The United States on Wednesday announced a $5.85 billion upgrade of Taiwan’s F-16 fighter jets, leading to a swift rebuke by China even though the deal stopped short of selling new planes.
Taiwanese and US officials insisted that the upgrade would improve the island’s defences as it faces a rising China, which has ramped up military spending and has widened its strategic edge over the self-governing territory.
“After the upgrade, the air force’s combat capability will be advanced hugely,” Taiwan’s defence minister Kao Hua-chu told a hastily called press conference in Taipei.
China, which claims Taiwan as its territory and has repeatedly warned the United States not to sell weapons, summoned the new US ambassador to Beijing, Gary Locke, and warned of repercussions.
“The wrongdoing by the US side will inevitably undermine bilateral relations as well as exchanges and cooperation in military and security areas,” China’s vice foreign minister Zhang Zhijun said, according to the official Xinhua news agency.
Zhang Yesui, the Chinese ambassador to the United States, also lodged a strong protest in Washington, Xinhua said.
The Pentagon formally notified the US Congress of the package for Taiwan on Wednesday, ending prolonged speculation over the extent to which Washington would help modernise the island’s air force.
Taipei applied in 2007 to buy 66 F-16 C/D fighters, which have better radar and more powerful weapons systems than its F-16 A/Bs, in response to China’s growing military muscle.
The US offer to upgrade Taiwan’s existing fleet of 146 US-made F-16 A/Bs falls short of that ambition and is seen by some observers on the island as a “consolation prize”.
US lawmakers across party lines had pressed President Barack Obama’s administration to sell new jets, saying that the move would both protect Taiwan and create badly needed jobs in the United States.
Republican Senator John Cornyn accused the Democratic administration of kowtowing to China and failing to meet obligations under the 1979 Taiwan Relations Act, which requires Washington to ensure Taiwan’s self-defense.
The arms decision “bestows upon Communist China a newfound sway over American national security, and this capitulation should be met with concern by US allies everywhere,” Cornyn said.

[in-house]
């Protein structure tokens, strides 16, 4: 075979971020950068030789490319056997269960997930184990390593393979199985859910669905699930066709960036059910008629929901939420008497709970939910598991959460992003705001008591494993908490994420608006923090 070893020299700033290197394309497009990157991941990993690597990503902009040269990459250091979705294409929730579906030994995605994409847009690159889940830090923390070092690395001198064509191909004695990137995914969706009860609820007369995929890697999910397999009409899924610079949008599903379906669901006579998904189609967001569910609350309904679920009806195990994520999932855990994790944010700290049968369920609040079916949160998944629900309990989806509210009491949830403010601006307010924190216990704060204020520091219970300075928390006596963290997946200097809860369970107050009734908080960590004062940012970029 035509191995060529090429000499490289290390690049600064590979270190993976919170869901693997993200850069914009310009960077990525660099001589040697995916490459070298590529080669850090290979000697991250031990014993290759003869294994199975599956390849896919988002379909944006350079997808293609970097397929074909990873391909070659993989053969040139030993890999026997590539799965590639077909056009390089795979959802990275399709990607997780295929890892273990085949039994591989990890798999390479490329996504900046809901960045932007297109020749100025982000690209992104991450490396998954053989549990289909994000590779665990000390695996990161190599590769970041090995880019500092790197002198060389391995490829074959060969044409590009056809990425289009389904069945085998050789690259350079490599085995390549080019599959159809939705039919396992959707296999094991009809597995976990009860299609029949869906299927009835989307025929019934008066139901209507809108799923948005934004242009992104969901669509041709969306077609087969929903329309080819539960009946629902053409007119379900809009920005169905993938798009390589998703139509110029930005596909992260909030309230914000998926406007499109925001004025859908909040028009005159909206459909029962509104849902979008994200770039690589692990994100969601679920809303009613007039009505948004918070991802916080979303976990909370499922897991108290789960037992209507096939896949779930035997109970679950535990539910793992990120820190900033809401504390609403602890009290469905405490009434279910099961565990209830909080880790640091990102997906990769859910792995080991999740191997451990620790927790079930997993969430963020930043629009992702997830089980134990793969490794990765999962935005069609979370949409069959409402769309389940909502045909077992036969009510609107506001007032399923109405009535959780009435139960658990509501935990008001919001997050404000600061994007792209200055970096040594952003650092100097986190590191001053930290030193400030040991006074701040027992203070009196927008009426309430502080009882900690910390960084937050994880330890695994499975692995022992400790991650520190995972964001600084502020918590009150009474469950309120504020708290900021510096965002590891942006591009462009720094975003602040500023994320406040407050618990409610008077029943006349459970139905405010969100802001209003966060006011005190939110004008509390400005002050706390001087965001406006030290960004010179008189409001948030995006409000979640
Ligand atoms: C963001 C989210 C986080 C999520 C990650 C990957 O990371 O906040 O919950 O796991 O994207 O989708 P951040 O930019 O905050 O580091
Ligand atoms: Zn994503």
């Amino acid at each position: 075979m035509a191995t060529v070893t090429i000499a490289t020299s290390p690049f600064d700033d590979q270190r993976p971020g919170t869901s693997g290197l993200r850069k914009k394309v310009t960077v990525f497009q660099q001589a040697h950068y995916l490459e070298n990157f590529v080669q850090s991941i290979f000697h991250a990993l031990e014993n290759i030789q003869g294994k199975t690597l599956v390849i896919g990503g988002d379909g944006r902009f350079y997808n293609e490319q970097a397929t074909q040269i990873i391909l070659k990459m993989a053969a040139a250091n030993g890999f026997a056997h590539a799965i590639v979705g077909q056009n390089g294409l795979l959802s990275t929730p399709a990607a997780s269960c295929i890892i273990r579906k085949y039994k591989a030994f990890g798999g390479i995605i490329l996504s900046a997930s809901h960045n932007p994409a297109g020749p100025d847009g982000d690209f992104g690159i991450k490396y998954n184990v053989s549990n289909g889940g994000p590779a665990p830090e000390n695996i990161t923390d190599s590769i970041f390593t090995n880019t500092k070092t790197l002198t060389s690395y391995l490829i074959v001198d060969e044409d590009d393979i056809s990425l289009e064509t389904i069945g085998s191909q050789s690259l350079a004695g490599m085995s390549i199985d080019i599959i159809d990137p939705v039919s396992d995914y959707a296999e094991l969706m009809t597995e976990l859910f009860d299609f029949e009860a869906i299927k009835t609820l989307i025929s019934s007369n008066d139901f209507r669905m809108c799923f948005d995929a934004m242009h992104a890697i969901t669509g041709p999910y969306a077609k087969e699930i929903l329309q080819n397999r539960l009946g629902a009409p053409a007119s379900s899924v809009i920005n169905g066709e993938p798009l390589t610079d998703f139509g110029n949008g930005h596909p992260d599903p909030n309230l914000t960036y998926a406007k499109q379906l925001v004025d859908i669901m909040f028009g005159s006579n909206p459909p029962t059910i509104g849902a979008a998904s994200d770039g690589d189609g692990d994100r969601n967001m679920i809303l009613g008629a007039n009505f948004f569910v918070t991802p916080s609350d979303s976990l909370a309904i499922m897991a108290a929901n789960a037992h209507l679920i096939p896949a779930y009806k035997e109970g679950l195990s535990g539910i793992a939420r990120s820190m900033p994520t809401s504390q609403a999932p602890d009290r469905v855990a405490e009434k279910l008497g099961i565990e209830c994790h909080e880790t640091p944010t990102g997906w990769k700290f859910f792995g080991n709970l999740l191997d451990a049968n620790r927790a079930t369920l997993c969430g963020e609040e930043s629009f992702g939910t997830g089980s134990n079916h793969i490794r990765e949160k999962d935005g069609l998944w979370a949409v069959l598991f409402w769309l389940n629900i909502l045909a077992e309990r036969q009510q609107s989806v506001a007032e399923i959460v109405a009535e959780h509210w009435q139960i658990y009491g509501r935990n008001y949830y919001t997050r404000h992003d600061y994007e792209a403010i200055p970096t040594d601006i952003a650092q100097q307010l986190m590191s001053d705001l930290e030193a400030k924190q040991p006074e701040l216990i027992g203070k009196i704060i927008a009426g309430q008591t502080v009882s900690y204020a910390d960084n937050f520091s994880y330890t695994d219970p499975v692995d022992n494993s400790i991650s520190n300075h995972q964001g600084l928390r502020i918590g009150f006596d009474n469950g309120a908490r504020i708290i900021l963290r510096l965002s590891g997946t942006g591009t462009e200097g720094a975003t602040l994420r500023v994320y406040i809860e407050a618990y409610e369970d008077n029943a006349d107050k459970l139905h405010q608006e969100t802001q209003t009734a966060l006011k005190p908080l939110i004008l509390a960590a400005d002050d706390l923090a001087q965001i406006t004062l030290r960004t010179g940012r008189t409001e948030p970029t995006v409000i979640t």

“Taiwan must have the tools to defend itself against potential Chinese aggression,” he said.
Cornyn has introduced legislation that would force the sale of 66 new F-16s. The senator represents Texas, which would be expected to benefit economically from arms production for Taiwan.
However, both the Pentagon and Taiwan’s defence ministry said that the upgrade, which would take 12 years to complete, would give the island’s F-16 A/Bs a significant boost.
The jets will be equipped with radar capable of detecting Chinese stealth airplanes and may also be armed with precision munition, according to Taiwan’s defence ministry.
The Pentagon said that the retrofit of the aircraft, to be led by weapons giant Lockheed Martin, “will greatly enhance the recipient’s ability to defend its borders.”
“This proposed sale serves US national, economic and security interests by supporting the recipient?s continuing efforts to modernize its armed forces and enhance its defensive capability,” the Pentagon’s Defense Security Cooperation Agency said in a statement.
The Pentagon agency also said that Taiwanese pilots would travel to Luke Air Force Base in Arizona for training in “disaster relief missions, non-combatant evacuation operations and other contingency situations.”
Washington recognises Beijing rather than Taipei but remains the primary arms supplier to the island of 23 million inhabitants, providing a source of continued Sino-US tension.
Ties between China and Taiwan have improved since Ma Ying-jeou of the China-friendly Kuomintang party came to power in 2008 on promises of ramping up trade links and allowing in more Chinese tourists.
But Beijing has refused to renounce the use of force against Taiwan even though the island has ruled itself for more than six decades since their split in 1949 at the end of a civil war.